The frontline separating these pro-Russian rebel fighters from Ukrainian army troops in this troubled region lies only 30 kilometres (20 miles) away.
But the enemy the Cossacks fear most is the enemy within -- the separatist leaders of the self-declared Luhansk People's Republic (LNR) who they refuse to obey.
"We're under the orders of our Russian brothers of the Great Army of the Don Cossacks. We don't recognise the authority of the LNR," said the soldier.
In this small town some 30 kilometres of the separatist bastion of Luhansk, a handful of well-armed and somewhat nervy Cossacks man a roadblock adorned with their blue, yellow and red flag inscribed with the words "For faith, the Don and the Fatherland."
- No idle threat -
Elite horsemen in the Tsarist army in the old days, frontier Cossack communities were set up over the centuries across the former Russian empire, with the Don Cossacks primarily claiming lands stretching from southwest Russia to Ukraine's eastern Donbass region.
Now they claim to be defending the interests of Russia abroad while fighting for their fierce brand of reactionary nationalism.
Igor Plotnitsky, head of the Luhansk rebels battling the Kiev government, set an April 4 deadline for the Cossacks to either join the LNR's military wing, hand over their weapons -- or be outlawed.
The deadline was no idle threat.
Faced by blatant Cossack disobedience, the Luhansk rebels have hit back hard against the militiamen in recent weeks.
On March 30, Cossacks were attacked and disarmed in the neighbouring town of Petrovsk in an operation in which several people died.
A month earlier a leading local Cossack Ataman, or leader, was arrested nearby in a deadly raid.
In January the Cossack mayor of Pervomaisk, Yevgeny Ischenko, was shot dead by unknown gunman while a local warlord allied to another group of Cossacks, Alexander Bednov, known by his nickname "Batman", died along with six bodyguards when his armoured car was hit by an anti-tank missile in an ambush.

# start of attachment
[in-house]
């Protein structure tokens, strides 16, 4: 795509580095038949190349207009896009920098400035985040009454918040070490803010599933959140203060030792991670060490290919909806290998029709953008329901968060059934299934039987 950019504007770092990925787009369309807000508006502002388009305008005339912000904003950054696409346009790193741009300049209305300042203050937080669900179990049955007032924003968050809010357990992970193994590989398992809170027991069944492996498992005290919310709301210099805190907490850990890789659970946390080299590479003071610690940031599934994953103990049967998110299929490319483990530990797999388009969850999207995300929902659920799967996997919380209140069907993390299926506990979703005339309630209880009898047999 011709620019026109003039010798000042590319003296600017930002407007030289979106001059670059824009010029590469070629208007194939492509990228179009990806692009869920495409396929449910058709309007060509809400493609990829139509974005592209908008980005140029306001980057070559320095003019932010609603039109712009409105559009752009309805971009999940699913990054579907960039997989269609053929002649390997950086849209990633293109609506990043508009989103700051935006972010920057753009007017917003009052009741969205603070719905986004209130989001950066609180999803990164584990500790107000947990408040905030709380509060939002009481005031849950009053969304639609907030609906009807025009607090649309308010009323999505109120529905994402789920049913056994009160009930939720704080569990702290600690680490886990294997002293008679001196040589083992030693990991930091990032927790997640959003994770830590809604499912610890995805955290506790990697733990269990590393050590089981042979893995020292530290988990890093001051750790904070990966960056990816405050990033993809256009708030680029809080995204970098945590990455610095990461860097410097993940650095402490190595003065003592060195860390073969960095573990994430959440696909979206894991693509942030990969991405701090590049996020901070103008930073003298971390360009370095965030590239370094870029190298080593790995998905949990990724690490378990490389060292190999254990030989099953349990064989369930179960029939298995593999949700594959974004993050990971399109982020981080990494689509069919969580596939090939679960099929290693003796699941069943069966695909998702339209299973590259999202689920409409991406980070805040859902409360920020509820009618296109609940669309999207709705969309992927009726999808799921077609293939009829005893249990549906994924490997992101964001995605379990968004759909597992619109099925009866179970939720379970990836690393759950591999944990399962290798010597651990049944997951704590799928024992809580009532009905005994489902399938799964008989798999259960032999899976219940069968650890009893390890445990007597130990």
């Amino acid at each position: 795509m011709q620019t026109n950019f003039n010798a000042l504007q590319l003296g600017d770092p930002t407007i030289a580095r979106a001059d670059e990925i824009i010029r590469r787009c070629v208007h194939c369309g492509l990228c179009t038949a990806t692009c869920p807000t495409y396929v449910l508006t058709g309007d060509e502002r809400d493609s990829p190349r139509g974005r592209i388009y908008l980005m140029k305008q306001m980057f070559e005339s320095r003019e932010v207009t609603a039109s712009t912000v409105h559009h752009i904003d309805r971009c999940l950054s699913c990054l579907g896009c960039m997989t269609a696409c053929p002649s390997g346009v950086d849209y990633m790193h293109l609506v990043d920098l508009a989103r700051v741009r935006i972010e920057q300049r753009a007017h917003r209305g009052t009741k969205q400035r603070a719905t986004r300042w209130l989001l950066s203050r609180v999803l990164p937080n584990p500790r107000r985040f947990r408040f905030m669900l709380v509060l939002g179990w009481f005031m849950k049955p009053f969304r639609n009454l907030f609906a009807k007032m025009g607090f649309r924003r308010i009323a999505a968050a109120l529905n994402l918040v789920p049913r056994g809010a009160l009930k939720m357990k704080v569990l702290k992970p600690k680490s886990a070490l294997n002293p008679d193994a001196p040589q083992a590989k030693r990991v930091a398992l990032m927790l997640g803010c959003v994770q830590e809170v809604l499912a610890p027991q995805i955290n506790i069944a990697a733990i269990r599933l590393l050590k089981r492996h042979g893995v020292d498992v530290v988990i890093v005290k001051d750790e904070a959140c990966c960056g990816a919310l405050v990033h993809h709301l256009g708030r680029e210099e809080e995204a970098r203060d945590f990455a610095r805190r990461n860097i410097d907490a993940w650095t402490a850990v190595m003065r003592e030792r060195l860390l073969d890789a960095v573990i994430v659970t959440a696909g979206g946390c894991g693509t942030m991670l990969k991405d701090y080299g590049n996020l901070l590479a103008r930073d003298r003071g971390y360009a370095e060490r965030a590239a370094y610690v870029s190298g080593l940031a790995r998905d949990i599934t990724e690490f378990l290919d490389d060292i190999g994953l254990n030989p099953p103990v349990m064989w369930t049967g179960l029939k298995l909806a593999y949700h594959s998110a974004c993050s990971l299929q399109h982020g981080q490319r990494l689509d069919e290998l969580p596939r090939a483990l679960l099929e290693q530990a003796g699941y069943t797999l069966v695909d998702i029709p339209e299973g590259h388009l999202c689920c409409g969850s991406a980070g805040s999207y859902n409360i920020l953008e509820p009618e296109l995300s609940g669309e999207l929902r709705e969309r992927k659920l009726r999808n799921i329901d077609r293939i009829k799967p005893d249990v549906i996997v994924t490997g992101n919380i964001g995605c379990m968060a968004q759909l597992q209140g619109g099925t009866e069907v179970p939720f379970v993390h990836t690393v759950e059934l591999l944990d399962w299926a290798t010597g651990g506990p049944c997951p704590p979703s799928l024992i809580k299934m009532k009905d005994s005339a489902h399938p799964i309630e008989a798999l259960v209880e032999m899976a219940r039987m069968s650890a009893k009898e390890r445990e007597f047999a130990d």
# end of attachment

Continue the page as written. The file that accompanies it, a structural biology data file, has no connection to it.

AFP reporters noted that some 20 kilometres north of Perevalsk, the town of Stakhanov, which is under Cossack control, is on a state of alert with foreigners unable to enter or leave without a pass and a military escort, an apparently unique security situation in the area.
- 'We want more freedom' -
The deputy mayor of the town -- that now houses some 70,000 people -- does not hide the fact that relations with the Luhansk rebels are tense.
"Plotnitsky said that there is no question of autonomous Cossack territories," Vasily Kiselyov, 39, told AFP.
"He wants a strong central power. That is what we are opposed to. We want more freedom."
Sitting in his office under the portrait of a local Cossack leader, Kiselyov called for Plotnitsky to be ditched after accusing him and his cronies of pilfering aid deliveries coming from Russia and siphoning off coal supplies.
"We didn't get rid of the Ukrainian oligarchs just to replace them with a new bunch," he said.
More than just the allegations of corruption -- accusations that the Lugansk rebels fling right back at them -- the Cossacks lambast the separatist leaders for signing a Russian-backed ceasefire deal with the Ukraine government that they say they do not recognise.
The problem of the renegade Cossacks is a major headache for the rebel chiefs in the Luhansk region -- the smaller of two separatist enclaves -- and shows the splintered loyalties of some of the rebel groups in the east.
Now as the fighting has died down along the frontline with Ukrainian forces since the February truce deal, the insurgent leadership has had more opportunity to refocus its attention on bringing the unruly Cossacks into line.
But that does not seem to be worrying the Cossack deputy mayor, as he sits under an icon of the Virgin Mary and Stalin.
"That was a wise man," he said of the Soviet tyrant.
"Maybe even if he was sometimes a bit too tough."